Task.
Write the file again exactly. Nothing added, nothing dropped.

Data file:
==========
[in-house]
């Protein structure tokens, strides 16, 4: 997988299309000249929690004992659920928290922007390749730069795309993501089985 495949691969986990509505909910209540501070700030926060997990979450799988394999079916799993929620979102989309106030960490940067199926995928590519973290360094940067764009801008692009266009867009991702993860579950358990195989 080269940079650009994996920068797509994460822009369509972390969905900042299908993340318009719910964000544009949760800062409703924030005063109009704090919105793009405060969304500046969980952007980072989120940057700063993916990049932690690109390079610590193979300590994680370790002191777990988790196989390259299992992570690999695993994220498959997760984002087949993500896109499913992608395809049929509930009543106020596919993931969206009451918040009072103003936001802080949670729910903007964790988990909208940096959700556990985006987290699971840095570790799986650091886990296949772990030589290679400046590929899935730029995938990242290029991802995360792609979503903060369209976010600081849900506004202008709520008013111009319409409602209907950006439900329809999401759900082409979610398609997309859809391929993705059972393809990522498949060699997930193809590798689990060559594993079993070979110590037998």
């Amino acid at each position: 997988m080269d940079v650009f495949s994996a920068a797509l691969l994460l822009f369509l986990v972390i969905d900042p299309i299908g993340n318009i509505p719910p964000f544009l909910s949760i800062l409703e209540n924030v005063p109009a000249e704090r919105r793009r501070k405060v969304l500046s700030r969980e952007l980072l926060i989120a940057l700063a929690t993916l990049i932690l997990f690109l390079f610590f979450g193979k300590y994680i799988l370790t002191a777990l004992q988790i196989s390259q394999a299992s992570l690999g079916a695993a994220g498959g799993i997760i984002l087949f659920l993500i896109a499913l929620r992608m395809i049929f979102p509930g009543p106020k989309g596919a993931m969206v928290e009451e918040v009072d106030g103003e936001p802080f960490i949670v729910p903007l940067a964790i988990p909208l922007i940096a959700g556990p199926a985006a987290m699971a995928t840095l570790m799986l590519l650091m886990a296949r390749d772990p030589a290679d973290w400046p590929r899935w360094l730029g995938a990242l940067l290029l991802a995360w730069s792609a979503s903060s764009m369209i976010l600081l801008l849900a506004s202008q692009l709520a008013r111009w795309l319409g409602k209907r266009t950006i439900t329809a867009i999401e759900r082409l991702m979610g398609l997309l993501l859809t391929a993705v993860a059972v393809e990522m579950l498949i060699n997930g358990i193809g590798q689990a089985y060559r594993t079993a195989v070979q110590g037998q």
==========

[in-house]
């Protein structure tokens, strides 16, 4: 997988299309000249929690004992659920928290922007390749730069795309993501089985 495949691969986990509505909910209540501070700030926060997990979450799988394999079916799993929620979102989309106030960490940067199926995928590519973290360094940067764009801008692009266009867009991702993860579950358990195989 080269940079650009994996920068797509994460822009369509972390969905900042299908993340318009719910964000544009949760800062409703924030005063109009704090919105793009405060969304500046969980952007980072989120940057700063993916990049932690690109390079610590193979300590994680370790002191777990988790196989390259299992992570690999695993994220498959997760984002087949993500896109499913992608395809049929509930009543106020596919993931969206009451918040009072103003936001802080949670729910903007964790988990909208940096959700556990985006987290699971840095570790799986650091886990296949772990030589290679400046590929899935730029995938990242290029991802995360792609979503903060369209976010600081849900506004202008709520008013111009319409409602209907950006439900329809999401759900082409979610398609997309859809391929993705059972393809990522498949060699997930193809590798689990060559594993079993070979110590037998």
């Amino acid at each position: 997988m080269d940079v650009f495949s994996a920068a797509l691969l994460l822009f369509l986990v972390i969905d900042p299309i299908g993340n318009i509505p719910p964000f544009l909910s949760i800062l409703e209540n924030v005063p109009a000249e704090r919105r793009r501070k405060v969304l500046s700030r969980e952007l980072l926060i989120a940057l700063a929690t993916l990049i932690l997990f690109l390079f610590f979450g193979k300590y994680i799988l370790t002191a777990l004992q988790i196989s390259q394999a299992s992570l690999g079916a695993a994220g498959g799993i997760i984002l087949f659920l993500i896109a499913l929620r992608m395809i049929f979102p509930g009543p106020k989309g596919a993931m969206v928290e009451e918040v009072d106030g103003e936001p802080f960490i949670v729910p903007l940067a964790i988990p909208l922007i940096a959700g556990p199926a985006a987290m699971a995928t840095l570790m799986l590519l650091m886990a296949r390749d772990p030589a290679d973290w400046p590929r899935w360094l730029g995938a990242l940067l290029l991802a995360w730069s792609a979503s903060s764009m369209i976010l600081l801008l849900a506004s202008q692009l709520a008013r111009w795309l319409g409602k209907r266009t950006i439900t329809a867009i999401e759900r082409l991702m979610g398609l997309l993501l859809t391929a993705v993860a059972v393809e990522m579950l498949i060699n997930g358990i193809g590798q689990a089985y060559r594993t079993a195989v070979q110590g037998q």